Dry-eye disease can reduce visual quality and adversely affect refractive measurements before cataract and refractive surgery. Additionally, ocular surgery can exacerbate or induce dry eye, which can lead to worsened vision, increased symptoms and dissatisfied patients. Because of this, surgeons say there are steps you can take pre- and postop to minimize the effect of dry eye on your surgical outcomes. To learn how they approach the problem, read on.
An Insidious Problem
“In patients who are cataract surgery age—60 to 90 years old—two-thirds to three-quarters of them are asymptomatic and have ocular surface disease,” says Francis Mah, MD, who is in practice in La Jolla, California. “So, they don’t even know that they have it. A lot of these patients think that it is a normal part of the aging process, like getting gray hair and wrinkles. It has been shown that, especially in the cataract surgery age group, dry eye is very prevalent and is often asymptomatic. We need to be looking for it even if they are not complaining about it.”
He adds that dry eye can affect preoperative measurements. “Before cataract surgery, we are doing biometry and measuring keratometry. It is well-known that dry eye skews biometry and keratometry measurements,” Dr. Mah says. “The same goes for refraction before refractive surgery. Obviously, this can have a huge impact on our surgical outcomes. Sometimes, you get a refractive surprise because of preoperative dry eye.”
Besides less than optimal visual acuity, dry eye can cause postoperative fluctuation in vision and foreign body sensation. “Fluctuation in vision can be anything from blurred edges or blurry images to just overall reduction in vision,” notes Dr. Mah. “Patients may also complain of foreign body sensation or burning.”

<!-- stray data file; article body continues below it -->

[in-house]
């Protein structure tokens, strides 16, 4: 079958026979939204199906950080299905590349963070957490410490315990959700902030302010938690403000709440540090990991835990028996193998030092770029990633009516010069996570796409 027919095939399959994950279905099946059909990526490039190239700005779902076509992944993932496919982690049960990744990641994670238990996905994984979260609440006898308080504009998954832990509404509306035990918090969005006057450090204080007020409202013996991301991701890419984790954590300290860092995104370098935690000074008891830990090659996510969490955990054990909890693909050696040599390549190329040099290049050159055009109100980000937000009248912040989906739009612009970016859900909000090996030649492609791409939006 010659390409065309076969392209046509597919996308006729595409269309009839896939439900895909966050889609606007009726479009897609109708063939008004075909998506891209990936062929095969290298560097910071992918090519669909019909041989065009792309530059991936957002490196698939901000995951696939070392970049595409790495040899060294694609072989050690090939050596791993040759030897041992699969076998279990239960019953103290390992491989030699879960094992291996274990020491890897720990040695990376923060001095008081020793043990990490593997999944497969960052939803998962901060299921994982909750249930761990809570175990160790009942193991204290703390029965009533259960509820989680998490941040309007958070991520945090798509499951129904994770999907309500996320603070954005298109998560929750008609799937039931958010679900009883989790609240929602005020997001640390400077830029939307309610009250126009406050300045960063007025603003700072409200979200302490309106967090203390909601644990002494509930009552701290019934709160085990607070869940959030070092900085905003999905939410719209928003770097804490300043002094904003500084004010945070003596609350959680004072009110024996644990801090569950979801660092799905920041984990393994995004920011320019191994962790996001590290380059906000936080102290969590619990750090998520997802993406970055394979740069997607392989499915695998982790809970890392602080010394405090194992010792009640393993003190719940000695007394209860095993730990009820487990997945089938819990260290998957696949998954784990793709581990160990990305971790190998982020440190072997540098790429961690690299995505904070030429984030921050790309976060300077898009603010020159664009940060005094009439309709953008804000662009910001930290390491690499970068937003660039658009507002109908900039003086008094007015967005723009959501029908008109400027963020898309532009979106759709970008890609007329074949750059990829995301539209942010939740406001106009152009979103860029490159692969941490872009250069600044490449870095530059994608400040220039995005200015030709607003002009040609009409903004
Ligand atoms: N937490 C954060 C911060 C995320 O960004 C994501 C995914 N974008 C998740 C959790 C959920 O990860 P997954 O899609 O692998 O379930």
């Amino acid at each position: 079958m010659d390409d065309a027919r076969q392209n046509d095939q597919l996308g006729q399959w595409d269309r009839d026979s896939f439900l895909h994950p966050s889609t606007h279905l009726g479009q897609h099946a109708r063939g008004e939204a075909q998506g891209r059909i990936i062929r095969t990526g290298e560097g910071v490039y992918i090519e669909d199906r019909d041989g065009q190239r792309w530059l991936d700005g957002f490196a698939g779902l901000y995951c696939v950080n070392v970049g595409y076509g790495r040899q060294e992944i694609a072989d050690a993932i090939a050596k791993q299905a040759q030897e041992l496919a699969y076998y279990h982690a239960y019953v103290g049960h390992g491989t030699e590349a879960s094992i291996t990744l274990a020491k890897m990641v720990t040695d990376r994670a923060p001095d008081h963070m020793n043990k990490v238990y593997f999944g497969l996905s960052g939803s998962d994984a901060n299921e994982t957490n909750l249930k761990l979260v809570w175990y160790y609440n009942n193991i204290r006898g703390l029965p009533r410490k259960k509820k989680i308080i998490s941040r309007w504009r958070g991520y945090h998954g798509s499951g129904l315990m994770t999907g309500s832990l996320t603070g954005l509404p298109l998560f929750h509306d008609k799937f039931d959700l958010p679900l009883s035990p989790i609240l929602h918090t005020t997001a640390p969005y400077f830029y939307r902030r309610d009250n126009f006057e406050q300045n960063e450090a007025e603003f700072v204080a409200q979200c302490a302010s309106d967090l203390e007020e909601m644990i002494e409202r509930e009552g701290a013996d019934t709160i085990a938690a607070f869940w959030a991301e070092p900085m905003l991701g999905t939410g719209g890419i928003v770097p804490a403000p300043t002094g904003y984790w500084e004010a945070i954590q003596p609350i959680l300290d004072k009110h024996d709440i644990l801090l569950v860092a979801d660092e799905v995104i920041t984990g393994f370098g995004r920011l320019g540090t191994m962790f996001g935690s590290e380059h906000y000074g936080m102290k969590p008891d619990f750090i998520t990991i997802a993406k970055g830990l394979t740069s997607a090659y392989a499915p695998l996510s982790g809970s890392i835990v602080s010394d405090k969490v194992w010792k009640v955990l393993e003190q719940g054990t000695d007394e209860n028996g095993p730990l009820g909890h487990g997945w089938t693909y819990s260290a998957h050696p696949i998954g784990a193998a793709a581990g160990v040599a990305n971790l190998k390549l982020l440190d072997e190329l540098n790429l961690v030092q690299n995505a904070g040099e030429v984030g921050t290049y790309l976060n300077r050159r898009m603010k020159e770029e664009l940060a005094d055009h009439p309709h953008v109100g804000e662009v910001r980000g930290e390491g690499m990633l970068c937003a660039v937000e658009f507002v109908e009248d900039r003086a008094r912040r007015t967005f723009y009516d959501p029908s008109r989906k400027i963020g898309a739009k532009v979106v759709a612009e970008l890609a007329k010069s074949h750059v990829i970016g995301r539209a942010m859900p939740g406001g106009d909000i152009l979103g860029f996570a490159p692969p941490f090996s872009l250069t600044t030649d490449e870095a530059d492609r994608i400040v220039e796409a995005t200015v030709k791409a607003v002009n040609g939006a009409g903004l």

According to John Sheppard, MD, of Norfolk, Virginia, there are two key issues with dry eye.1 “One is that you may not be able to assess the proper target for your surgical intervention if the patient has ocular surface disease that impacts the topography and the refractive error in the eye,” he says. “Two, after surgery, untreated ocular surface disease may worsen the recovery and significantly increase the risk of complications, including, rarely, infectious keratitis or conjunctivitis.”
ASCRS OSD Algorithm
Dr. Mah is the chair of the American Society of Cataract and Refractive Surgery’s cornea clinical committee, which recently published a paper in the Journal of Cataract and Refractive Surgery that described an algorithm surgeons can use to prepare their patients for cataract and refractive surgery.2
Surgeons should be looking for dry eye in every surgical patient, says Dr. Mah. “The ASCRS corneal clinical committee has been trying to educate people on looking for dry-eye disease, and ocular surface disease in general, so that outcomes will be better and patients will be happier,” he explains.
Part 1 of the algorithm is a novel preoperative ocular surface disease questionnaire for all patients who are undergoing cataract or refractive surgery. Patients typically fill out the questionnaire before they see their surgeon. “It’s a very simple questionnaire,” Dr. Mah explains. “Because the SPEED questionnaire for dry eyes isn’t proprietary, the ASCRS corneal clinical committee altered it a little bit for our preoperative surgical patients and included some personality questions, which help identify appropriate patients for premium cataract and refractive surgery. Obviously, LASIK patients are premium patients just by their nature. We also ask patients if they are experiencing any dry-eye symptoms. If the SPEED questionnaire is positive or if the patient reports any dry-eye symptoms, then he or she has stage 1 dry eye and dry-eye testing—depending on which tests—can be reimbursed,” Dr. Mah explains.